“One hand the government is giving stipends to Imams, but creates pressure and stops a seminar on Kashmir and Balochistan in Kolkata citing that it will create communal problem. Miscreants and radicals are taking advantage of this situation,” said Amal Kumar Mukhopadhyay, political science expert and former principal of Presidency college.

prepared by Shambhavi Sinha of NewsGram. Twitter:  @shambhavispeaks

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War against terror is fight between moderates, extremists: Jordanian King

The Jordanian King arrived here on Tuesday on a three-day state visit. Earlier this month, King Abdullah had hosted Modi in Amman.

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War against terror is fight between moderates, extremists: Jordanian King, Abdullah II. Wikimedia commons
War against terror is fight between moderates, extremists: Jordanian King, Abdullah II. Wikimedia Commons
  • Jordanian King Abdullah II said that war against terrorism is not a fight between religions
  • He says that it is between moderates and extremists
  • The king also targets media which portrays terrorism in a wrong way

Visiting Jordanian King Abdullah II on Thursday said that the global war against terror was not a fight between different religions but between moderates and extremists.

King abdullah said terrorism is not about fight between religions. Wikimedia Commons
King Abdullah said terrorism is not about the fight between religions. Wikimedia Commons

“Today’s global war against terror is not a fight between different religions or people. It is between moderates of all faiths and communities against extremism, hate and violence,” the King said while addressing a conference on ‘Islamic Heritage: Promoting Understanding and Moderation’ here in the presence of Prime Minister Narendra Modi.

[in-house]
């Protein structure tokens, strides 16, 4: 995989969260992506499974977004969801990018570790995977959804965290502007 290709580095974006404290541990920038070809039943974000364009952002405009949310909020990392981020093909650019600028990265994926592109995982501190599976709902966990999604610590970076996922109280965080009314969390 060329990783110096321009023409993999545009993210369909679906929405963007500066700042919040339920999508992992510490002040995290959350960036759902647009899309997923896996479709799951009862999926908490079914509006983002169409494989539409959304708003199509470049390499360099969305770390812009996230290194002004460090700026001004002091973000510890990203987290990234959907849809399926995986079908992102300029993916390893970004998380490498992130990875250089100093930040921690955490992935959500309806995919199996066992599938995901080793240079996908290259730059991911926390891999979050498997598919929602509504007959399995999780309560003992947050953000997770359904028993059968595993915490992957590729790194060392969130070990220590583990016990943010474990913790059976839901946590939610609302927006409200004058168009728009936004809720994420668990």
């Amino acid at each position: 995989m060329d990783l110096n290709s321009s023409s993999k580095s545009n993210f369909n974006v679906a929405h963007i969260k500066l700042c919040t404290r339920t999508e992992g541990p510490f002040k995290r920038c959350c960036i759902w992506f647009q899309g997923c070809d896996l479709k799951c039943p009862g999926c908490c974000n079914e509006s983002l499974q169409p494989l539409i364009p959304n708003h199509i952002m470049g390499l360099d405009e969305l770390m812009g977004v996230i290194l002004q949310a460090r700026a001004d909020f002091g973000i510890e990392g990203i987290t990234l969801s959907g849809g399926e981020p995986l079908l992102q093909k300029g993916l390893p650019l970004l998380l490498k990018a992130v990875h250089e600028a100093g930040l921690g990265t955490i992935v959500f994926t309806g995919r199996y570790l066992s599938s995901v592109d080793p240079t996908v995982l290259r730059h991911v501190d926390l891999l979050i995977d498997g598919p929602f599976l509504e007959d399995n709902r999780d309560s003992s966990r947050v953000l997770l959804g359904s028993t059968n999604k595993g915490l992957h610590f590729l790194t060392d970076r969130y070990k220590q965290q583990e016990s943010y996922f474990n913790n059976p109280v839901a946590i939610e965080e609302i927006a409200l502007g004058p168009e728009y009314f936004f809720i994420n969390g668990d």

“What is heard in the news and what is shown about religion is what separates people,” he said.

He added that around the world, suspicions are inflamed by what different groups don’t know about others.

“Such ideologies of hate distort the word of God — to stir up conflicts and justify crimes and terror.

“We need to take these things seriously…they should never be allowed to distract us from the truth that faith should draw humanity together.”

Also Read: Documentary ‘Salam Neighbor’ shows Daily Life of Syrian Refugees in Jordan

He said faith inspires countries like India and Jordan where different religious and ethnic groups have lived together.

“It is faith that brings together different civilisations together.

Modi visited Amman a weeks ago. Wikimedia Commons
Modi visited Amman a weeks ago. Wikimedia Commons

Compassion, mercy, tolerance are values shared by billions of Muslims and non-Muslims around the world.”

“These values put us together to act for our coming future,” he said.

The Jordanian King arrived here on Tuesday on a three-day state visit. Earlier this month, King Abdullah had hosted Modi in Amman. IANS